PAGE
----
03/01/2019 - Regulatory Rollback

Agricultural Worker Protection Standard

by EELP Staff

The Environmental & Energy Law Program is tracking the environmental regulatory rollbacks of the Trump administration. Click here for the list of rules we are following. If you’re a reporter and would like to speak with an expert on this rule, please email us.

Why it matters

There are 2 million agricultural workers in the United States who mix, load, or apply pesticides. Unfortunately, health professionals diagnose 20,000 pesticide poisonings each year. Federal Insecticide, Fungicide, and Rodenticide Act (FIFRA) grants EPA the authority to regulate pesticides for the protection of applicators, consumers, and the environment. Under 7 U.S.C. 136w, EPA issued the Agricultural Worker Protection Standard (WPS). Adherence to the WPS results in information transfer, protection from exposure, and mitigation of adverse health effects. Examples of standards include a minimum age for handlers and early-entry workers, requirements around the accessibility of safety data sheets, and requirements around keeping workers out of certain areas during pesticide application.

Both the WPS and the Certification of Pesticide Applicators Rule were considered for potential revisions or rollbacks under the Trump Administration.

Current Status

March 8, 2019 President Trump signs the Pesticide Registration Improvement Extension Act which, among other things, requires implementation of the 2017 Certification of Pesticide Applicator’s Rule and 2015 Worker Protection Standard without changes. The law includes a provision allowing EPA to promulgate revisions to the application exclusion zone requirements in the Worker Protection Standards.

Nov. 1, 2019 EPA publishes a proposed rule to change the application exclusion zone (AEZ) requirements. The proposed changes could expose more workers and bystanders to pesticide drift. During pesticide application, workers and bystanders are excluded from the AEZ to protect them from pesticide exposure – the zone acts as a pesticide buffer zone. Under the current rule, pesticide handlers must stop application if someone enters the AEZ. EPA is proposing to limit this requirement to the boundaries of the field, even if the AEZ would extend further. This change would mean that workers at an adjacent farm or people living nearby could enter the AEZ and be exposed to spray from ongoing pesticide application. Another proposed change would decrease the size of the buffer for certain types of pesticides.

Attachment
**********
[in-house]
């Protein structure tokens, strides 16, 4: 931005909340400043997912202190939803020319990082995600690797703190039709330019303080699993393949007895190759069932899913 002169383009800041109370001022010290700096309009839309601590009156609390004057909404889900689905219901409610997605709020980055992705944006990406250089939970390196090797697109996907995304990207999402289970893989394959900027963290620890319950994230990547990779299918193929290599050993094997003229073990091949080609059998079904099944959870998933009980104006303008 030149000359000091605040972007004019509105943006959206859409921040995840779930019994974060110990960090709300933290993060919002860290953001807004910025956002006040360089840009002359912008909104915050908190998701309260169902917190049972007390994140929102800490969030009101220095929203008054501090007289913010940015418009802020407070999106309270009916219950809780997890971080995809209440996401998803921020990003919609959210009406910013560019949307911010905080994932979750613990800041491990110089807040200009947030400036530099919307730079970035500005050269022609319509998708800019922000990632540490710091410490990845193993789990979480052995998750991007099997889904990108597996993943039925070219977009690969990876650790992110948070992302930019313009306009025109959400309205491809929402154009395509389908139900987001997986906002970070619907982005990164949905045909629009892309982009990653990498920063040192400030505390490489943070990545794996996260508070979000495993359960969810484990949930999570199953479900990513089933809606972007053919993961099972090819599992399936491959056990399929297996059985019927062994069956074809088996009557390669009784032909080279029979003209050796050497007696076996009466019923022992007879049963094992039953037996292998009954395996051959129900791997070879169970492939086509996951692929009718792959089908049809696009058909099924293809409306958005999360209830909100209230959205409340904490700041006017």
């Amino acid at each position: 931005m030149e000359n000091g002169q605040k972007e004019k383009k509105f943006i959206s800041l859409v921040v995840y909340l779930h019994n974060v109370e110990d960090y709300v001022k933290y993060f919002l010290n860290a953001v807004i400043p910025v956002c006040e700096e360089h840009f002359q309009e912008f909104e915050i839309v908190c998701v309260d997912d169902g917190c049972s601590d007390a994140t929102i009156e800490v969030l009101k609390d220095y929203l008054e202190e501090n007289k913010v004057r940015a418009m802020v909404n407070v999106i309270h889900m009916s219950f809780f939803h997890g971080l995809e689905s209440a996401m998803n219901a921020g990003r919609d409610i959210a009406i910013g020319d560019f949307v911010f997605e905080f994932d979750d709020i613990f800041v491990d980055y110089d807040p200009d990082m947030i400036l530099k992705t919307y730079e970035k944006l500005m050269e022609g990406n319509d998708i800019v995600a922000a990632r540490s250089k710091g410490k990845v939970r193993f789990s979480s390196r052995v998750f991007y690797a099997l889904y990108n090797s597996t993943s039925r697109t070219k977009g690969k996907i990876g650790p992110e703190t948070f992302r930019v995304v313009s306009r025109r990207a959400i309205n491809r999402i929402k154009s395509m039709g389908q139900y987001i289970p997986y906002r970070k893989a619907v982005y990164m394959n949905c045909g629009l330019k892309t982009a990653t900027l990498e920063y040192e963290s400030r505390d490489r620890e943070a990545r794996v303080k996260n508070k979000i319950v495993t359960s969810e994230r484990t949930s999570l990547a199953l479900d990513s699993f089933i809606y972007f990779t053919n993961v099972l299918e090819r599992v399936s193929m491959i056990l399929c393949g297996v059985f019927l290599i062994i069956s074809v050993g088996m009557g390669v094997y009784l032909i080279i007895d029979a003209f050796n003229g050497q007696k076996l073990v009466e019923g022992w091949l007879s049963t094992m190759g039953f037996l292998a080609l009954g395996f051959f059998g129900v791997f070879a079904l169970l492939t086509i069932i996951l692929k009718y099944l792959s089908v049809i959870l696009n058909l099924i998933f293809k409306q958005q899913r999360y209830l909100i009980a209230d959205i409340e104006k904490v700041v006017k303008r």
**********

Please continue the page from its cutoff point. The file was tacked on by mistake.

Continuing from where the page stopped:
History

Nov. 2, 2015 EPA updates the WPS for the first time in two decades. The agency considered 200,000 comments on the proposed standard. Improvements include mandatory annual trainings, safety data sheets in English and Spanish, and whistleblower protections.

Trump Era

Dec. 21, 2017 EPA publishes a notice of proposed rulemaking to revise the WPS after requesting comments on regulations potentially appropriate for appeal in accordance with EO 13777. EPA determined it would review the requirements for minimum age, designated representative and application exclusion zone (AEZ). While EPA did not extend compliance dates for the WPS it noted that worker and handler pesticide safety training can continue using materials not yet updated to comply with the 2015 rule because EPA had not yet published updated training materials in the Federal Register and did not intend to do so. EPA said requiring training material developers to update their training would result in unnecessary costs because the agency anticipates changing the training requirements again.